Do we have free access to information on the internet?

The "Occupy" movement appears to be bringing a myriad of different issues to light at the same time.  I have previously felt that there were too many vague issues on the table to accomplish anything meaningful.  I think I was wrong

One of the issues at the forefront today (seems to be a different one every day) is censorship.  There are some countries who consistently get a bad rap for censoring radio, TV and internet access and others, like the one I live in, who wave the freedom flag with pride claiming 'freedom of speech', 'freedom of the press' and so on and so forth.

In light of all of this free information posturing I find it interesting that so many news stories are circulating about the large number of government requests to remove information from the internet.  Could this be true?  Would my government really do this?  I ask these questions partly with a hint of sarcasm and partly with a nervous intuition that I may already know the answer and won't like it.

Quote:"The number of “Items requested to be removed” by US authorities was almost seven-fold the number requested to be removed by Chinese authorities, a country much maligned for its Internet censorship policies.
As we have previously documented, Google-owned You Tube has complied with thousands of requests worldwide to remove political protest videos that are clearly not in violation of any copyright or national security interests and do not constitute defamation."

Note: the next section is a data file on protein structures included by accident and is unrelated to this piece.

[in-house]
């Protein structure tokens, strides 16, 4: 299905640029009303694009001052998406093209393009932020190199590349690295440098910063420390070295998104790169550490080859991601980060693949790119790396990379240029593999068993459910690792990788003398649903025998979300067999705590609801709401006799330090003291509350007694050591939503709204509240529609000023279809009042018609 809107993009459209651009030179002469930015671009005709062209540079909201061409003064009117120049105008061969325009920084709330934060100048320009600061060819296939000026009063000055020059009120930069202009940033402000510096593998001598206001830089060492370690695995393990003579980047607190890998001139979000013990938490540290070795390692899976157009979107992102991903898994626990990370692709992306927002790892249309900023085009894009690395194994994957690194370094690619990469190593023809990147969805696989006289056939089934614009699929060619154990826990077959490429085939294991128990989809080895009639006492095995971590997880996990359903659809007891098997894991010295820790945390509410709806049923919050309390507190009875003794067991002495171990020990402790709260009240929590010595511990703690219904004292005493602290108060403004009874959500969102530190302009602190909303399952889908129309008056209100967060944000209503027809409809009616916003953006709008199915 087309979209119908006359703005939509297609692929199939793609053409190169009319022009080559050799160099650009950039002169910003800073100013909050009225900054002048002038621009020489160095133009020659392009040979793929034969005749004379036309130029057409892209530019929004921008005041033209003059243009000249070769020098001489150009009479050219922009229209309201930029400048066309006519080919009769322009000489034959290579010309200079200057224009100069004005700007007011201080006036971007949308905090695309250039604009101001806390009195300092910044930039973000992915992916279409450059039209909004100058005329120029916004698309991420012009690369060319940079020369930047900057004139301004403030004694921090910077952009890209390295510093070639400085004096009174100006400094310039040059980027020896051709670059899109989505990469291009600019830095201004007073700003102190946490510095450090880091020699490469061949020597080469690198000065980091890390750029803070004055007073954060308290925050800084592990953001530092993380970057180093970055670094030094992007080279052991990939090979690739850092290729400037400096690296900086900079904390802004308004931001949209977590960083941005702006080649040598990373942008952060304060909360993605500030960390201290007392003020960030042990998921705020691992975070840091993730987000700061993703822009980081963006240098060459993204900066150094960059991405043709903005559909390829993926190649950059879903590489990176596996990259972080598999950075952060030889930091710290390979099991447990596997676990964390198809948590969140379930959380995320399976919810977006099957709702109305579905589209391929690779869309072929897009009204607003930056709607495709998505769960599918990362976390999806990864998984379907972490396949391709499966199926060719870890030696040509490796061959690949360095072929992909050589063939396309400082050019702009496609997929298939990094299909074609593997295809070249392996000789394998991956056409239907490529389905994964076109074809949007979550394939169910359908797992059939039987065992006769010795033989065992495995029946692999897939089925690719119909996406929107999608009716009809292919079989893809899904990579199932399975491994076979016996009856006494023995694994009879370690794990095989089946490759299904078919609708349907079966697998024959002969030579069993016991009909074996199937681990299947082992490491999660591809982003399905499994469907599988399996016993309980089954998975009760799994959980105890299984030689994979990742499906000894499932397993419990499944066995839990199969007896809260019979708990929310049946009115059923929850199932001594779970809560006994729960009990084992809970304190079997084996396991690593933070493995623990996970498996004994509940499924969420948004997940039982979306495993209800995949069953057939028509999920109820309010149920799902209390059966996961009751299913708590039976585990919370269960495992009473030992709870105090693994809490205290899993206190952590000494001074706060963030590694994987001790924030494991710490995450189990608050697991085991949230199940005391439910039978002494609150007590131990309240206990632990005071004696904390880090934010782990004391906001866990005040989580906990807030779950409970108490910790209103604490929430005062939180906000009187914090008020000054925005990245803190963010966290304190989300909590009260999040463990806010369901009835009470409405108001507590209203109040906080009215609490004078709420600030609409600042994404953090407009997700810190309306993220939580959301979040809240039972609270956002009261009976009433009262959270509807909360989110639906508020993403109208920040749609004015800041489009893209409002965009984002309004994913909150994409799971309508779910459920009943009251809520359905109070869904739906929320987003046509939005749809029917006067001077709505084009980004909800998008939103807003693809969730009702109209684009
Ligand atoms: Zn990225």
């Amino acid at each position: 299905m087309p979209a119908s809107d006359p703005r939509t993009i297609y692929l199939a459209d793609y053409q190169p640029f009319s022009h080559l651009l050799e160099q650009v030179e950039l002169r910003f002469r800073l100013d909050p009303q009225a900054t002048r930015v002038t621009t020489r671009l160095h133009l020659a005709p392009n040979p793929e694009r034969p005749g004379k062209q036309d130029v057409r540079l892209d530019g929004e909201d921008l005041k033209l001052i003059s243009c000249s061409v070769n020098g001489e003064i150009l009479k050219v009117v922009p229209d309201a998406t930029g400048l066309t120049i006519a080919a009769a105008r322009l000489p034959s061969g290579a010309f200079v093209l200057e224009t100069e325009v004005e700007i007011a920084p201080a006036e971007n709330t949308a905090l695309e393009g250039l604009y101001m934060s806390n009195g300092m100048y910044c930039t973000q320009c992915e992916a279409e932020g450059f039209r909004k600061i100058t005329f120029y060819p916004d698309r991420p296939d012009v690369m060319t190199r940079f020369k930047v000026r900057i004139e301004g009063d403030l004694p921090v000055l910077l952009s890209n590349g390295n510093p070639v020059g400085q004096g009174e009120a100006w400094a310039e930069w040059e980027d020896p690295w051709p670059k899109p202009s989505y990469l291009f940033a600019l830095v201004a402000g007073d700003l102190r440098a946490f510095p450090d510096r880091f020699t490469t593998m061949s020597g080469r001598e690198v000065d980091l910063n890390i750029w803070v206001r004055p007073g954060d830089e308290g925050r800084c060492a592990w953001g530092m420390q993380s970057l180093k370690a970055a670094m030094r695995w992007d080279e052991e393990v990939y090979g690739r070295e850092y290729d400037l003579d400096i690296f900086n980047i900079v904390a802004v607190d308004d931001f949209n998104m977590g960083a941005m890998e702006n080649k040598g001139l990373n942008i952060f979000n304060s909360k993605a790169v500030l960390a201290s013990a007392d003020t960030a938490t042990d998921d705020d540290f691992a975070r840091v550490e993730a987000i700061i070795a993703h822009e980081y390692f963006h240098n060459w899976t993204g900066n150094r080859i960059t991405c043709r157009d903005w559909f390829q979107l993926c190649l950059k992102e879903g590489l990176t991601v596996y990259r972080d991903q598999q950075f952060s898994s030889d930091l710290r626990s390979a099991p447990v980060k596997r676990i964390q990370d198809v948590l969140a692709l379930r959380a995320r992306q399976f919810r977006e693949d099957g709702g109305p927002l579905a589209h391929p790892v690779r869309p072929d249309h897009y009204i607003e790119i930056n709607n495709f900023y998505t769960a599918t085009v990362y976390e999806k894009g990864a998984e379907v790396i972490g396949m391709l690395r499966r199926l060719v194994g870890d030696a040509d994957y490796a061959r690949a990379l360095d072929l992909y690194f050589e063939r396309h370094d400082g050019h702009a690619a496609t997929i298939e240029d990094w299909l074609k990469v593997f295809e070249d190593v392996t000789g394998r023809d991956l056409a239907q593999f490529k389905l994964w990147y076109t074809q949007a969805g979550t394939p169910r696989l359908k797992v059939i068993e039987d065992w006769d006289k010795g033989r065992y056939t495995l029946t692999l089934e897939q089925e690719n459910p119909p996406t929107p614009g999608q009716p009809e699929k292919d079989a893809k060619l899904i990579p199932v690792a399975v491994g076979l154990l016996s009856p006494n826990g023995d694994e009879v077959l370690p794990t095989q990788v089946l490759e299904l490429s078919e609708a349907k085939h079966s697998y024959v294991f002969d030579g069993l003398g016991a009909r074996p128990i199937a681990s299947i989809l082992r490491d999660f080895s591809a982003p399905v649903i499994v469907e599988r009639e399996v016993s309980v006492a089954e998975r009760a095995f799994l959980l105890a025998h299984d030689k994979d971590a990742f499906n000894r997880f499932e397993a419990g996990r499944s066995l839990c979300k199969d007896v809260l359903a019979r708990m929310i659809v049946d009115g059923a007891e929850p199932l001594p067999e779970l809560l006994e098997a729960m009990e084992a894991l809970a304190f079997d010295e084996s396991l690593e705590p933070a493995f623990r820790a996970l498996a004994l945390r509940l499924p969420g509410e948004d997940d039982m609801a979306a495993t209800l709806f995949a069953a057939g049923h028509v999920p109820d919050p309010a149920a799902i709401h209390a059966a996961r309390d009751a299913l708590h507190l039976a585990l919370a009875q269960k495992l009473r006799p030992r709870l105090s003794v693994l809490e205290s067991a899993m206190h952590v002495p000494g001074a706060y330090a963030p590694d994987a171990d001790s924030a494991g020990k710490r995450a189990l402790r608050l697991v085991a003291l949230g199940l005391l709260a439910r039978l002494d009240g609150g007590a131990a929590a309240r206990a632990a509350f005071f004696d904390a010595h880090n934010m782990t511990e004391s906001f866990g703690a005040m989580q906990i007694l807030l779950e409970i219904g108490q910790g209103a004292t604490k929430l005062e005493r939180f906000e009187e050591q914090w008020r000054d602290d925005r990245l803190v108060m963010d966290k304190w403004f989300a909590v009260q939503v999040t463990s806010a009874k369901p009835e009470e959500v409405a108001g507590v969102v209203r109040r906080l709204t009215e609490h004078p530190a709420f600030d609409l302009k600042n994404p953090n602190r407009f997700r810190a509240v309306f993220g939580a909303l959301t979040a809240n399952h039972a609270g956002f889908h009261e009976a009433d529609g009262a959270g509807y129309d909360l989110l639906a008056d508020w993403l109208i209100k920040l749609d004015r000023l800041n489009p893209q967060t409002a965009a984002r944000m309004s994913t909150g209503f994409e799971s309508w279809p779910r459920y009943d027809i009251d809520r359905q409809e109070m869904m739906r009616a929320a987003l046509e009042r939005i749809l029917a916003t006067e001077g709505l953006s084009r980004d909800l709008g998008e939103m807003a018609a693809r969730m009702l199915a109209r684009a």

So what do we do about this?  I don't know.  I think the best approach is to keep talking to each other.  Refuse to be divided by the two major political parties and the two major news networks; that is their purpose - to keep us divided.  Open your eyes and ears and listen to people that you don't think you have anything in common with.  Read news feeds that are off the beaten track, go to the local city and county board meetings.

Many years ago when I was hired onto a new job that I knew nothing about I would make a list of questions every day and at the end of each day I would ask my supervisor these questions to help me to become more proficient and knowledgeable.  One day, exasperated by all of my questions he said "What are we - six years old?".  Yes, we are six years old and we want answers to our questions.  We need to remember that, even though we have given our government away to the corporations, it was ours first.  We the people can take it back.  And we can start with insisting on freedom of information.